In all of the above communication methods, children are involved in, and they are self motivated to learn the new communication methods.

In modern journalism courses, they have begun to teach how to write for an online audience. Why isn’t this integral part of what we now teach children? Blogs are emerging from teachers and students alike, from those with the technological know how, but it’s not all schools and not all children. As communicating online, whether through email, instant messaging or from social networking, is becoming an integral part of people’s lifestyle and social identity.

Should we introduce digital literacy into the classroom?

If yes, how can we introduce digital literacy in the classroom?

As part of my dissertation, I want to investigate these new literacies, and how do children communication differently on the world wide web.

(aspects taken from ‘English and Communication Technology’ linguistic assignment)


Lewis, C & Fabos, B (2005) ‘Instant Messaging, Literacies and Social Identities’ in Reading Research Quarterly. Vol. 40 (4), pp470-501

OFCOM (2008) ‘Social Networking: A Quantitative and Qualitative research Report into Attitudes, Behaviour and Use’. OFCOM. Available at [Accessed 11th February 2011]

Dowdall, C. (2009) ‘Impressions, improvisations and compositions: reframing children’s text production in social networking sites’ in Literacy. Vol. 43 (2), pp 91-99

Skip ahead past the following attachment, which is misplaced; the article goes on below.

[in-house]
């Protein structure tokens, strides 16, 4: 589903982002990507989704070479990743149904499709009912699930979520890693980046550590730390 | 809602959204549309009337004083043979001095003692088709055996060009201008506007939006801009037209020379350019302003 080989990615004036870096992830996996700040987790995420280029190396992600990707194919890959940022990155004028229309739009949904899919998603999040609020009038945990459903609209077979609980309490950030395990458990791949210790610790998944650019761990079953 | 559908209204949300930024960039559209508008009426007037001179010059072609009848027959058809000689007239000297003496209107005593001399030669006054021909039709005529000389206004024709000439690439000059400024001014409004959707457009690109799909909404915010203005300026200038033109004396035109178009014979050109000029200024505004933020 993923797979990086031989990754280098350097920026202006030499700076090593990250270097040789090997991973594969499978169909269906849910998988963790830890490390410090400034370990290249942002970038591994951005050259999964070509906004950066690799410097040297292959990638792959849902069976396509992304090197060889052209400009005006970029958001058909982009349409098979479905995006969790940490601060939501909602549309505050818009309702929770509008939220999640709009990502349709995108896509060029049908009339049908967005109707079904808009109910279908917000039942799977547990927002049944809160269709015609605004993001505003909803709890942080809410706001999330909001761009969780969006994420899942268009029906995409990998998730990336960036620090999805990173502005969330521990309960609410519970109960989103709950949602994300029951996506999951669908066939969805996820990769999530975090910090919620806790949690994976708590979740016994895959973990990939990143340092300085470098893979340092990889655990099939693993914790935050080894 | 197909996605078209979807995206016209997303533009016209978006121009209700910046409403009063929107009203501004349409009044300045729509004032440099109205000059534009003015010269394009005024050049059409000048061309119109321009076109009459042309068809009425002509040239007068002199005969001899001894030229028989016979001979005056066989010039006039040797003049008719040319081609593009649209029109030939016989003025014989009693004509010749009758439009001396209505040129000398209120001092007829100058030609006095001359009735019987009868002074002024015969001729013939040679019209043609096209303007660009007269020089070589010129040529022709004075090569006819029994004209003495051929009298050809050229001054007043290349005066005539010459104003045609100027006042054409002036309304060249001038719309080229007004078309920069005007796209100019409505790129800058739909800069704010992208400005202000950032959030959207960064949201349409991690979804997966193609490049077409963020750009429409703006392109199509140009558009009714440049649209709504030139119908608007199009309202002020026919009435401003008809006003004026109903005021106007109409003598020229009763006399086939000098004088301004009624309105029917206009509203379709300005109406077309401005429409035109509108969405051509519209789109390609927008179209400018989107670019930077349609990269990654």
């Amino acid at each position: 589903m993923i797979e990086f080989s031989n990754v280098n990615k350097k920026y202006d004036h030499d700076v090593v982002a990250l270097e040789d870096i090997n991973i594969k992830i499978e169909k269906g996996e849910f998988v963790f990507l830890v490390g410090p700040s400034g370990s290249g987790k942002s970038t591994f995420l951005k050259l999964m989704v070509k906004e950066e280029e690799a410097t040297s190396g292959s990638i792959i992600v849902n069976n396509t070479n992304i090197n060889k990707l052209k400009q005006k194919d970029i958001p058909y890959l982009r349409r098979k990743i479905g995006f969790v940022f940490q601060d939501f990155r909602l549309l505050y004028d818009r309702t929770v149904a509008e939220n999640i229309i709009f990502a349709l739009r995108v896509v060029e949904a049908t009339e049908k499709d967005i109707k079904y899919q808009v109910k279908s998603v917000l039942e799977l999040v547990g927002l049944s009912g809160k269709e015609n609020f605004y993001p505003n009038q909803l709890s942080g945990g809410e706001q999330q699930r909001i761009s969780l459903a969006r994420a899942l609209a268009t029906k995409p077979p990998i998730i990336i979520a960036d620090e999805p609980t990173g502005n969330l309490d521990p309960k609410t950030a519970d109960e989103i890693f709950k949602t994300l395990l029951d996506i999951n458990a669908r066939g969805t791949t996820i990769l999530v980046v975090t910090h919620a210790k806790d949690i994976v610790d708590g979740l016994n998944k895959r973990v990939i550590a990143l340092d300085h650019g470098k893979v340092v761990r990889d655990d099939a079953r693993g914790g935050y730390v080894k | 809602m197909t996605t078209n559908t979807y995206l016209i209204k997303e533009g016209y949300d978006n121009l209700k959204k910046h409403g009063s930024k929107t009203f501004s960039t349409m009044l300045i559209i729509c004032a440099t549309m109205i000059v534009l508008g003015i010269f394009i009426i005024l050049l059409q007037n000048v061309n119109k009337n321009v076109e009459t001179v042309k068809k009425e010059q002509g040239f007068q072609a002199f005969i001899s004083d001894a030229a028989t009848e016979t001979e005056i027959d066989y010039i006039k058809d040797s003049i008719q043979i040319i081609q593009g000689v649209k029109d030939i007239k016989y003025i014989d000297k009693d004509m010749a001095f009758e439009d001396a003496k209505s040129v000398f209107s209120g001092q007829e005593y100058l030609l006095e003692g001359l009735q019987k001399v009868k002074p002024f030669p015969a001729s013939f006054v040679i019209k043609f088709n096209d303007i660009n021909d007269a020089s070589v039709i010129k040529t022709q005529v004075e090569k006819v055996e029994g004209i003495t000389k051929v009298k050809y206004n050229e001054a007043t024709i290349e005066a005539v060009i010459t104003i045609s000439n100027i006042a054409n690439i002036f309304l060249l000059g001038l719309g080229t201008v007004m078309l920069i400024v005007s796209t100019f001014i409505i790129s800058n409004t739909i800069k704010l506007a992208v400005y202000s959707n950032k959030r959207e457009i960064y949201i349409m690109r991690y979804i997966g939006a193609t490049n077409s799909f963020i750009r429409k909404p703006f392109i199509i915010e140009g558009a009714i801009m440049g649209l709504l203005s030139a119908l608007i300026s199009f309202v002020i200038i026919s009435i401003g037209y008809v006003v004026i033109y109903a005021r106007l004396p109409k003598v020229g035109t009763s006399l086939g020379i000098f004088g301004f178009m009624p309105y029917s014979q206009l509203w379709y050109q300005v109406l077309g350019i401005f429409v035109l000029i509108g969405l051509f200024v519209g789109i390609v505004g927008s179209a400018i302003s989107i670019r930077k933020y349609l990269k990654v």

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The internets future for copyright laws.

There are many positives and negatives that are brought up by this video. Will the UK follow the USA? Or will we create a more streamlined approach that doesn’t affect the internets secruity.

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Whats the purpose of this blog?

I began thinking what the aim of this blog was. So it led me to this:

So for me this blog, is a reflection, a way I can discus my ideas in a linear format. I will hopefully use it a a diary of some sorts to discus concepts on my upcoming dissertation, and see where it goes from there.

Online gaming in the 21st Century?

What are the educational benefits of gaming?

Can it be used to enhance, or consolidate learning?

Can it be used as a platform for children to investigate on multiply platforms?